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9 tips from an expert

Ah, the joys of pitching. Your entire master plan squeezed into a few sentences, a room of powerful strangers with your future in their hands, and only seconds to impress them. Who doesn’t love a quick dip in a shark tank?

A lot of people unfortunately. Lucky for them, pitching coach David Beckett is there to help.

Beckett has spent decades mastering the art of public speaking. He first honed his skills through over 1,000 corporate presentations during 16 years at Canon, before moving on to the sharper craft of startup pitches.

Beckett was founded in 2013 Best 3 Minutes, which offers in-person and online training in its method. The techniques have now been taught to more than 1,800 startups and scale-ups, who together have raised more than € 420 million.

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“My goal is not to tell people what to say,” Beckett tells TNW. “My goal is to give them a framework to find their story, practice it, and make it land with their audience.”

At TNW Valencia on March 30, Beckett will teach his latest pitching workshop. Before the session, he shared some of his top tips for startups.

1. Tune in to your audience

Your pitch must match the wishes of your audience. Who are they? What do they care about? How can you impress them?

Imagine you created a crypto-powered parking app. You could explain the benefits of storing driver data in a distributed ledger, but few people enjoy blockchain torture.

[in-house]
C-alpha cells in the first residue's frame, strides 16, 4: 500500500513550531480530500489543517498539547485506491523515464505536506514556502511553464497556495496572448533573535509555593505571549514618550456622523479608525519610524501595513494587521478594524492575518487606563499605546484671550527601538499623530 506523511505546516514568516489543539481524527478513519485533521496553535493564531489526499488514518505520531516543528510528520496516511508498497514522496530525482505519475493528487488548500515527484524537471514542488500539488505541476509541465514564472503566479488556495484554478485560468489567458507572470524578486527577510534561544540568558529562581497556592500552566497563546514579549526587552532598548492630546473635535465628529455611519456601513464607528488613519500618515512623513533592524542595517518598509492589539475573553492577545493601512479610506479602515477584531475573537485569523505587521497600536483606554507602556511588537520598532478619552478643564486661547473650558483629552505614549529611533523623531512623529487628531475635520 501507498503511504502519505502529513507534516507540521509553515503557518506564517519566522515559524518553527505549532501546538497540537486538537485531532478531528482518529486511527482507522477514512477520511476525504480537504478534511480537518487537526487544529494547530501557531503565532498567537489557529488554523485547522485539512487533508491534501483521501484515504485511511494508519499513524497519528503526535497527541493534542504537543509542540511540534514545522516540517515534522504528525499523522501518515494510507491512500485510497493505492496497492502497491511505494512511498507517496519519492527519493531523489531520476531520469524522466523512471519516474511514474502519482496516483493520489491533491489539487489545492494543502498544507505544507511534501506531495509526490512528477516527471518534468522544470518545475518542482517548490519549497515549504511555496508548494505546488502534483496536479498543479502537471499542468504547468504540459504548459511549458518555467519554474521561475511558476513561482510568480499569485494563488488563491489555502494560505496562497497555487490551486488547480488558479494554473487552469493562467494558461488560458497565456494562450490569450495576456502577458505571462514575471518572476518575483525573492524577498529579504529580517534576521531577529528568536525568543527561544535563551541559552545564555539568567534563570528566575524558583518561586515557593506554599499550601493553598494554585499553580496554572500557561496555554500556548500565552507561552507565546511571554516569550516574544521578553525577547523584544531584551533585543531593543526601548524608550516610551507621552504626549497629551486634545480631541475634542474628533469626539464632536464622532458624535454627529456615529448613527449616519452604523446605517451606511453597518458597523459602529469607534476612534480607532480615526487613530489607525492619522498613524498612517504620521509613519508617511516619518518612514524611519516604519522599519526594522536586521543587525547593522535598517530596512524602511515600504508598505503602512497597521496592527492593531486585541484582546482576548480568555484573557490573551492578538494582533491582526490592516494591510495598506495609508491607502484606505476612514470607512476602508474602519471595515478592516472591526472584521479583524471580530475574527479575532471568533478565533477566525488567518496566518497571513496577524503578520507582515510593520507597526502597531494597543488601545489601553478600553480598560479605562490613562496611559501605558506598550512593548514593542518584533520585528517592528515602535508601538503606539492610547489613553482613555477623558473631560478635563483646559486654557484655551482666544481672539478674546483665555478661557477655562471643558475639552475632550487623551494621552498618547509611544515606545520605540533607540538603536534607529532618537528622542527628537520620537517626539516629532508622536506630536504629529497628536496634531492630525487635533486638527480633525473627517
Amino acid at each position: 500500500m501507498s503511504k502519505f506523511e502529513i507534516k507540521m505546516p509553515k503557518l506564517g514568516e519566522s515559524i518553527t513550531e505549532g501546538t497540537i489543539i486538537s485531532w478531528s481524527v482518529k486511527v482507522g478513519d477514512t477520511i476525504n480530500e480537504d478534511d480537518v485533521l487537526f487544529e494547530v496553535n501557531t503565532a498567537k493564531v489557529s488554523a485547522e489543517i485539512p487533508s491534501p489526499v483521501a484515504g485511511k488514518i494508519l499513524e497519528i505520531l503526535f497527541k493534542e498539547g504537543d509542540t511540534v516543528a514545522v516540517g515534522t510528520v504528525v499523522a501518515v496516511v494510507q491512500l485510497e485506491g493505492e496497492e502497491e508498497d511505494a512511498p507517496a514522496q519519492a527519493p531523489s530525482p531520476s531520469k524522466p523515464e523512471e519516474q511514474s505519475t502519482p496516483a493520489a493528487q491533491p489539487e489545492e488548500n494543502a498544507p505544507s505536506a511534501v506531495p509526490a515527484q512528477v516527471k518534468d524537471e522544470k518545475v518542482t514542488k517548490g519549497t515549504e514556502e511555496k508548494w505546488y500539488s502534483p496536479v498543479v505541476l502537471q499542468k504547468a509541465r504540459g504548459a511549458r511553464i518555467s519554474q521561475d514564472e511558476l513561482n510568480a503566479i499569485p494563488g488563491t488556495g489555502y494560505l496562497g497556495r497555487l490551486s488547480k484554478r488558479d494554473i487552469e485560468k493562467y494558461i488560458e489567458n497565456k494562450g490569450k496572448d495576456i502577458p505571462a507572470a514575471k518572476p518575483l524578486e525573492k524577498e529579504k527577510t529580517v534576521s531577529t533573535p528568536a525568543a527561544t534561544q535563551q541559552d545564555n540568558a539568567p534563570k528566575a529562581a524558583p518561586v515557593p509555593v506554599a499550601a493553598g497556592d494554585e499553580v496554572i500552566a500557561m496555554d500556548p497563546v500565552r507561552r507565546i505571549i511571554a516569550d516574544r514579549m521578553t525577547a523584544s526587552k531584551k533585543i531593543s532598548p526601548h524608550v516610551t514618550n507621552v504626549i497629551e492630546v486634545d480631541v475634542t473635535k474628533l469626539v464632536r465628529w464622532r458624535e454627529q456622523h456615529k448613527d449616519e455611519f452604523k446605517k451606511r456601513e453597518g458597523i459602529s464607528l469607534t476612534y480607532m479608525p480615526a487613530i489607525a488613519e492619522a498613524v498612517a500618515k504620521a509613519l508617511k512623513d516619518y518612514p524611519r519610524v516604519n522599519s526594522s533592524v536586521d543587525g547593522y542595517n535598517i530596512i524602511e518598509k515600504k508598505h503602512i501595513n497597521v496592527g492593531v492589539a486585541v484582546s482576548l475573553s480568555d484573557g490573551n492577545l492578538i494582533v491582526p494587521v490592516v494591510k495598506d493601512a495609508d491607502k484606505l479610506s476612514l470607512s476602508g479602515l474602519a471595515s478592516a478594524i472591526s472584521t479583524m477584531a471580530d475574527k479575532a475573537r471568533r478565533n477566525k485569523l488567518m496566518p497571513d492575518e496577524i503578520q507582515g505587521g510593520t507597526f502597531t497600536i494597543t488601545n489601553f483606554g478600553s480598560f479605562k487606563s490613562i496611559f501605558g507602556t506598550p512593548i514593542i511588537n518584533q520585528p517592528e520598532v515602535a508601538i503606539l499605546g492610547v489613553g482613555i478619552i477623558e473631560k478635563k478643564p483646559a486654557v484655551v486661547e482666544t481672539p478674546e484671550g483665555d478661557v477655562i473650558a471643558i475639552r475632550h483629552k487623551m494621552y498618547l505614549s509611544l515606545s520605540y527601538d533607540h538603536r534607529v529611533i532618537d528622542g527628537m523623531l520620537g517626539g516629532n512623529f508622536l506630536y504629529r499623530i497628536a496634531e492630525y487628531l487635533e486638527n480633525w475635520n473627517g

“A lot of times when we’re working on something day in and day out, we just want to tell people what we’ve built, but the public might not care at all,” says Beckett.

“Execution comes from your product, process and team.

A more powerful pitch illustrates a real-world impact. You could say (if it’s true of course) that people waste 20 minutes every day looking for a parking space. With the click of a button, your app shortens the time to 60 seconds.

However, this example may not appeal to everyone. To get your audience to do what you want, you need to know who they are.

2. Focus on the problem and the solution

Your pitch should focus on pain and gain. This should fit into a simple statement that shows what you can do for customers.

A human problem makes the problems more recognizable. What causes the pain? How big is the problem? Will people pay to fix it? How did you validate that? Investors want these answers.

“Things that especially trigger them are the size of the opportunity and the execution against that opportunity,” says Beckett. “And the execution part is product, progress, and team.”

3. Set a clear goal

A successful pitch results in action. The ultimate goal is often a fixed investment, but startups normally have to take another first step. This can be a follow-up conversation, an introduction or scanning a QR code that shows the public more information. The main result is keeping a connection.

David Beckett – Pitch Coach